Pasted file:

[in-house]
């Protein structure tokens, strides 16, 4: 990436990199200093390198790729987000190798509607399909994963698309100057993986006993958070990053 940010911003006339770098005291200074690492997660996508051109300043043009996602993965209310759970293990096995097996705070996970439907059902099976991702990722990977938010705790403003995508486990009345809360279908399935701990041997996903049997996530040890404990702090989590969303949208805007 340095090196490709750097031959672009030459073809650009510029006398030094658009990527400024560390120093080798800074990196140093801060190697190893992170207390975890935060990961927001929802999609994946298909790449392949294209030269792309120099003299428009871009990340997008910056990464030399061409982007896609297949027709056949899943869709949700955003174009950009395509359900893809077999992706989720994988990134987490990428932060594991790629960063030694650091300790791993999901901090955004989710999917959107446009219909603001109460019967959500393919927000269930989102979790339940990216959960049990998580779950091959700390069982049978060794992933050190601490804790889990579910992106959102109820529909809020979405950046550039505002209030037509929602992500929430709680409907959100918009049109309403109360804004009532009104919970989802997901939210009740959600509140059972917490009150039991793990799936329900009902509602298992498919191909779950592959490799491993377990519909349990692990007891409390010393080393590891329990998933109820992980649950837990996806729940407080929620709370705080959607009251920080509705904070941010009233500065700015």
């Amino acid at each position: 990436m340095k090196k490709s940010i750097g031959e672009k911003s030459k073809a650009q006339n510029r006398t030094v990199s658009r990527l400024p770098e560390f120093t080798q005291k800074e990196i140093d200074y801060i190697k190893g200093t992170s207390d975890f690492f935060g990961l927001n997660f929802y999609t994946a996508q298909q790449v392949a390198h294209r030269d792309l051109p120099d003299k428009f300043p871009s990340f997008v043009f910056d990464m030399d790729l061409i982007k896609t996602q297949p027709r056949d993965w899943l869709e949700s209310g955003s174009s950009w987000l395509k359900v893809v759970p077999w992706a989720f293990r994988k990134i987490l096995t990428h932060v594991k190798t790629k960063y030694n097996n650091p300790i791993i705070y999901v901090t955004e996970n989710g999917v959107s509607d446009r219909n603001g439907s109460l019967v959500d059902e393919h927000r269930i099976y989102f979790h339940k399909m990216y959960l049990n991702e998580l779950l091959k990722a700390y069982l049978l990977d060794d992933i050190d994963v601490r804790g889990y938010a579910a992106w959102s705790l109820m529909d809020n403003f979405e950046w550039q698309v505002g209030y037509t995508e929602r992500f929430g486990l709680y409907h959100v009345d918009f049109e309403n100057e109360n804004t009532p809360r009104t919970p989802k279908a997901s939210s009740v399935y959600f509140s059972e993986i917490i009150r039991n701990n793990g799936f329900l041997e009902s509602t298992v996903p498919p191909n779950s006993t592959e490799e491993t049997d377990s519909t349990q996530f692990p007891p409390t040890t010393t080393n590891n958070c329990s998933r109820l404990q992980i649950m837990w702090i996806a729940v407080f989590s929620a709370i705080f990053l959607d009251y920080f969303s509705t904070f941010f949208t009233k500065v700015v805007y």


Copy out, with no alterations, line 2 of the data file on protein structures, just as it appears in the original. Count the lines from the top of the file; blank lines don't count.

């Protein structure tokens, strides 16, 4: 990436990199200093390198790729987000190798509607399909994963698309100057993986006993958070990053 940010911003006339770098005291200074690492997660996508051109300043043009996602993965209310759970293990096995097996705070996970439907059902099976991702990722990977938010705790403003995508486990009345809360279908399935701990041997996903049997996530040890404990702090989590969303949208805007 340095090196490709750097031959672009030459073809650009510029006398030094658009990527400024560390120093080798800074990196140093801060190697190893992170207390975890935060990961927001929802999609994946298909790449392949294209030269792309120099003299428009871009990340997008910056990464030399061409982007896609297949027709056949899943869709949700955003174009950009395509359900893809077999992706989720994988990134987490990428932060594991790629960063030694650091300790791993999901901090955004989710999917959107446009219909603001109460019967959500393919927000269930989102979790339940990216959960049990998580779950091959700390069982049978060794992933050190601490804790889990579910992106959102109820529909809020979405950046550039505002209030037509929602992500929430709680409907959100918009049109309403109360804004009532009104919970989802997901939210009740959600509140059972917490009150039991793990799936329900009902509602298992498919191909779950592959490799491993377990519909349990692990007891409390010393080393590891329990998933109820992980649950837990996806729940407080929620709370705080959607009251920080509705904070941010009233500065700015």